On the process by which decisions are taken in the University, Intersecting Sets has this quote from Cornford’s sardonic Microcosmographia Academica (html | pdf):
No one can tell the difference between a Liberal Conservative Caucus and a Conservative Liberal one. There is nothing in the world more innocent than either. The most dare-devil action they ever take is to move for the appointment of a Syndicate ‘to consider what means, if any, can be discovered to prevent the Public Washing of Linen, and to report, if they can see straight, to the Non-placets.’ The result is the formation of an invertebrate body, which sits for two years, with growing discomfort, on the clothes-basket containing the linen. When the Syndicate is so stupefied that it has quite forgotten what it is sitting on, it issues three minority reports, of enormous bulk, on some different subject. The reports are referred by the Council to the Non-placets, and by the Non-placets to the wastepaper basket. This is called ‘reforming the University from within.’ (pp 6-7)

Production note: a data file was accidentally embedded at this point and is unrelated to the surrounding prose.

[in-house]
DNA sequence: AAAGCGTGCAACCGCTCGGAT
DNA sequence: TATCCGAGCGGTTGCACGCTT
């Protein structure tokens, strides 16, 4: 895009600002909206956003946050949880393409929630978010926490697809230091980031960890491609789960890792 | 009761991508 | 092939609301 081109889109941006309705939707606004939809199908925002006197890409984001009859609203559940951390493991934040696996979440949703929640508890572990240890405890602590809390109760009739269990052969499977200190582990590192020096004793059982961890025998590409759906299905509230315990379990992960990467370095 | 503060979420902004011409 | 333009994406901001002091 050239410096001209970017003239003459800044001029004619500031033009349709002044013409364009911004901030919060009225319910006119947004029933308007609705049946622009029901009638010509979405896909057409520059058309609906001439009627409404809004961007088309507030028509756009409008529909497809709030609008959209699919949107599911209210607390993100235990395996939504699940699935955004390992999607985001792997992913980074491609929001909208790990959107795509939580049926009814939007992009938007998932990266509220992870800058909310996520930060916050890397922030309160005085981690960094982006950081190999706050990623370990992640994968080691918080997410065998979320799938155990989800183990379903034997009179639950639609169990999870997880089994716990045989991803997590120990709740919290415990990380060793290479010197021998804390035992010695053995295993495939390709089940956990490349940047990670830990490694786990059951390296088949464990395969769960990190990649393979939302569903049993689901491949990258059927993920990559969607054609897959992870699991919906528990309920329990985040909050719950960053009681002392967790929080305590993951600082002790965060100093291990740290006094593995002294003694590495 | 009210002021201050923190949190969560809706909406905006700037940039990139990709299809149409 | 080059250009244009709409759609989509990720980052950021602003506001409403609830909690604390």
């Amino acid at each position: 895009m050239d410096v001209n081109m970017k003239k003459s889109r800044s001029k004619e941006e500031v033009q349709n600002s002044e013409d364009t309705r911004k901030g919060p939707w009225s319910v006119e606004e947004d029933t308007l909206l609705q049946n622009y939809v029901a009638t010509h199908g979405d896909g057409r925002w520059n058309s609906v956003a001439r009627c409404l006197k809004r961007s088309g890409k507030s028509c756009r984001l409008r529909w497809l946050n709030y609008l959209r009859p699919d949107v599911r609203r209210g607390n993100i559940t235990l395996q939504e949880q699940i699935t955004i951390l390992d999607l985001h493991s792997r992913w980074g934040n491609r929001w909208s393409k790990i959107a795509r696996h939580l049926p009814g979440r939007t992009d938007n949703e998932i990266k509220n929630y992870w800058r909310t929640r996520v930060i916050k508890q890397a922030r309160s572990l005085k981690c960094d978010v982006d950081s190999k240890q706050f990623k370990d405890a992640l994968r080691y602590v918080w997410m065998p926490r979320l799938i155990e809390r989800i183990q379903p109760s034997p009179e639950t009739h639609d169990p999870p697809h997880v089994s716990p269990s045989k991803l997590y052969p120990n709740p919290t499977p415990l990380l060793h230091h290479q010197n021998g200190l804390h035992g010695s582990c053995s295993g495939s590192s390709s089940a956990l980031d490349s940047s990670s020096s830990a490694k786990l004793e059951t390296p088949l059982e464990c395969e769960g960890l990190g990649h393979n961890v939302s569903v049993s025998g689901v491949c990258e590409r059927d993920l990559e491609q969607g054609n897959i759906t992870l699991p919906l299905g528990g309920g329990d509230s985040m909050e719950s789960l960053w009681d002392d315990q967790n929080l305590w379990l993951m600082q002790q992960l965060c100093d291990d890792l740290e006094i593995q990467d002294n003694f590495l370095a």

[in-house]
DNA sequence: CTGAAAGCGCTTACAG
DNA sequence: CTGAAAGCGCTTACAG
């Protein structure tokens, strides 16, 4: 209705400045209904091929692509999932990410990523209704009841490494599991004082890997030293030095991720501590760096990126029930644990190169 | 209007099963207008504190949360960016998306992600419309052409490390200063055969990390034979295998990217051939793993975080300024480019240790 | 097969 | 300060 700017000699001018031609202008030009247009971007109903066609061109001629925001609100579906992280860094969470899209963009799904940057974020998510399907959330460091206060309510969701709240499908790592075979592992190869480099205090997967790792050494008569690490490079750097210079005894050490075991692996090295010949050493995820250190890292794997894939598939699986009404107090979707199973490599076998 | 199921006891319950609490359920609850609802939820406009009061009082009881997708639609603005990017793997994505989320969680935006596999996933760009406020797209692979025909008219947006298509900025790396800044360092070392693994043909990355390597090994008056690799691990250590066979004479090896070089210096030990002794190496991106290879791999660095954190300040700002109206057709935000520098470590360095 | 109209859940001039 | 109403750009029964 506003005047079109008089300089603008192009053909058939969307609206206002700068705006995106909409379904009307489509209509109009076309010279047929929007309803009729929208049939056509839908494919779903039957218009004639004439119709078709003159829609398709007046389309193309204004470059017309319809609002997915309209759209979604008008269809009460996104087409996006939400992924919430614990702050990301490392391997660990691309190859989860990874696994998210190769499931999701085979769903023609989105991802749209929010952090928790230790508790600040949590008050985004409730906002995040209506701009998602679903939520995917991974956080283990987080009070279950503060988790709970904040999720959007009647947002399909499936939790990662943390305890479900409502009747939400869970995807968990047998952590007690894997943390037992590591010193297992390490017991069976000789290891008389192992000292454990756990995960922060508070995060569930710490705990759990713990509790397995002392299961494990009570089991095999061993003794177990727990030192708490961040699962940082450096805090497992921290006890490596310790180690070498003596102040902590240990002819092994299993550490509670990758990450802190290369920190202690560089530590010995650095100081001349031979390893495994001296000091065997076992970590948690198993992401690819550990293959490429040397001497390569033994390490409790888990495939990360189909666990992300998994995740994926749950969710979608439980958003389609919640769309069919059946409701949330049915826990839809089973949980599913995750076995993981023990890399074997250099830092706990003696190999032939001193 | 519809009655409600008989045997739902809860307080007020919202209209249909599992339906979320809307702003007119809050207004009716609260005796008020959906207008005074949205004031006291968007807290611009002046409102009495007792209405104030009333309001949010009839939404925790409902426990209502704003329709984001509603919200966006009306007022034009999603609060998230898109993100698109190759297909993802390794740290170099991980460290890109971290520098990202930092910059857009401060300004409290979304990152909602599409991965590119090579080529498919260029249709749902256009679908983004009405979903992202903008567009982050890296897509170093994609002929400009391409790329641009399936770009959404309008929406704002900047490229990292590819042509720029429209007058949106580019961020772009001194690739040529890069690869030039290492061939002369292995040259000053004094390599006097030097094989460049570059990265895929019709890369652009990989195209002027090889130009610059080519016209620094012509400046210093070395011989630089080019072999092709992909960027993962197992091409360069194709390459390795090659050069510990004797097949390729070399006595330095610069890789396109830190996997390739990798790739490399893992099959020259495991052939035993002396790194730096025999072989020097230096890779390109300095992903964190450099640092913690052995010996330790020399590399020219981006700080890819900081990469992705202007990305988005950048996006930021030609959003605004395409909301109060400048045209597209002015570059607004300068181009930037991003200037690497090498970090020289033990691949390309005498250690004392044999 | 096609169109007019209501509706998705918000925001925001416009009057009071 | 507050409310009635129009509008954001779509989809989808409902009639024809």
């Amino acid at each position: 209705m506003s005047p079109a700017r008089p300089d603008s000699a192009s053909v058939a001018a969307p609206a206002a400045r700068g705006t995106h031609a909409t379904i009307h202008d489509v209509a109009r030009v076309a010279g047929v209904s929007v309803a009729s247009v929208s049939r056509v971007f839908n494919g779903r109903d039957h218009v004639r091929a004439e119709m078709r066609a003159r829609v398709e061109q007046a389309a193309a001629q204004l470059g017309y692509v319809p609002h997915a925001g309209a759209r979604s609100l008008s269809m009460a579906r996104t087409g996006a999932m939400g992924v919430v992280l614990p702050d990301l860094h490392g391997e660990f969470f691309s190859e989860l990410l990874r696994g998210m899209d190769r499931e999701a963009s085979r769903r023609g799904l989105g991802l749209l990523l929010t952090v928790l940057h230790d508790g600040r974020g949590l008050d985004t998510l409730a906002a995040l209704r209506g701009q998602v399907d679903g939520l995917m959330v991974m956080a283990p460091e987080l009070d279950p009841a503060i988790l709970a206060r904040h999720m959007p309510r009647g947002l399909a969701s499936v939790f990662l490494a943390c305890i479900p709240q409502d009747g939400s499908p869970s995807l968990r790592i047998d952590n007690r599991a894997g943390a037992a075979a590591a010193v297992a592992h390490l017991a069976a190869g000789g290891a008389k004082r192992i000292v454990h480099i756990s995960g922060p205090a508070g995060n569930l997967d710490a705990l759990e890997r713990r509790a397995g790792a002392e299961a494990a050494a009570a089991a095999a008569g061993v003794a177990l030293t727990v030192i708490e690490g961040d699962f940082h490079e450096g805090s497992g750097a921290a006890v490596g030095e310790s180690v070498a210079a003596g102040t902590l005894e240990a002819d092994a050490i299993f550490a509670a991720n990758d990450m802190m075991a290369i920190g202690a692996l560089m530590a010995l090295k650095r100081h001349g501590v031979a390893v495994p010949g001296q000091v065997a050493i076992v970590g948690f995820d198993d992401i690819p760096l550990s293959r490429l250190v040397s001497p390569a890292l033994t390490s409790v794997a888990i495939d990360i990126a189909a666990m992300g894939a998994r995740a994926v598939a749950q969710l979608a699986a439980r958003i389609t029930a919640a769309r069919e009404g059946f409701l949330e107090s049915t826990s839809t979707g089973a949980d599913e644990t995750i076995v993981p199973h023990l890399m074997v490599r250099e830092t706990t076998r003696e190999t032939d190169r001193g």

In a similar vein:
The Principle of the Dangerous Precedent is that you should not now do an admittedly right action for fear you, or your equally timid successors, should not have the courage to do right in some future case, which, ex hypothesi, is essentially different, but superficially resembles the present one. Every public action which is not customary, either is wrong, or, if it is right, is a dangerous precedent. It follows that nothing should ever be done for the first time. (pp 14-15)
That being the case, I wonder how Associate Degree’s 25 Predictions for the University of the Future are ever going to happen?